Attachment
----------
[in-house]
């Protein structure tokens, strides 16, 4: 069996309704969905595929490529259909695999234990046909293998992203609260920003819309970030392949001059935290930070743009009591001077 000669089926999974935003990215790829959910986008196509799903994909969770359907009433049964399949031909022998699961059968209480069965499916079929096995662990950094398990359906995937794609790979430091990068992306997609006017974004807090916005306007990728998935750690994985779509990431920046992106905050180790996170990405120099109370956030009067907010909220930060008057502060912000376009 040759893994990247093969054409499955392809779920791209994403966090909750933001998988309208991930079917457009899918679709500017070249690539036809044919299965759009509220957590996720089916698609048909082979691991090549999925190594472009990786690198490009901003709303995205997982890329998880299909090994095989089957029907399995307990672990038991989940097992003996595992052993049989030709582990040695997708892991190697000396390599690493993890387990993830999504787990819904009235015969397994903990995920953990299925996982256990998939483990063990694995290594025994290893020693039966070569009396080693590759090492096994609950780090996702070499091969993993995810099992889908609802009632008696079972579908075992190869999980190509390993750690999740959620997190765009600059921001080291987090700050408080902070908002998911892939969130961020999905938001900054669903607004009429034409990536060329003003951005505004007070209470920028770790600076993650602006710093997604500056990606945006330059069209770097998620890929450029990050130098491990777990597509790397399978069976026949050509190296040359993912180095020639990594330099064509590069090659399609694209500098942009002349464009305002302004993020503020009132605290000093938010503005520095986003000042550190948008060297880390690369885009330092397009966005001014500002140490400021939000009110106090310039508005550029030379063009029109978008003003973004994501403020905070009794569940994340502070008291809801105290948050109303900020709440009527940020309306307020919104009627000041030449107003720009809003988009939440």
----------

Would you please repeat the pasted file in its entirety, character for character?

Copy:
[in-house]
């Protein structure tokens, strides 16, 4: 069996309704969905595929490529259909695999234990046909293998992203609260920003819309970030392949001059935290930070743009009591001077 000669089926999974935003990215790829959910986008196509799903994909969770359907009433049964399949031909022998699961059968209480069965499916079929096995662990950094398990359906995937794609790979430091990068992306997609006017974004807090916005306007990728998935750690994985779509990431920046992106905050180790996170990405120099109370956030009067907010909220930060008057502060912000376009 040759893994990247093969054409499955392809779920791209994403966090909750933001998988309208991930079917457009899918679709500017070249690539036809044919299965759009509220957590996720089916698609048909082979691991090549999925190594472009990786690198490009901003709303995205997982890329998880299909090994095989089957029907399995307990672990038991989940097992003996595992052993049989030709582990040695997708892991190697000396390599690493993890387990993830999504787990819904009235015969397994903990995920953990299925996982256990998939483990063990694995290594025994290893020693039966070569009396080693590759090492096994609950780090996702070499091969993993995810099992889908609802009632008696079972579908075992190869999980190509390993750690999740959620997190765009600059921001080291987090700050408080902070908002998911892939969130961020999905938001900054669903607004009429034409990536060329003003951005505004007070209470920028770790600076993650602006710093997604500056990606945006330059069209770097998620890929450029990050130098491990777990597509790397399978069976026949050509190296040359993912180095020639990594330099064509590069090659399609694209500098942009002349464009305002302004993020503020009132605290000093938010503005520095986003000042550190948008060297880390690369885009330092397009966005001014500002140490400021939000009110106090310039508005550029030379063009029109978008003003973004994501403020905070009794569940994340502070008291809801105290948050109303900020709440009527940020309306307020919104009627000041030449107003720009809003988009939440």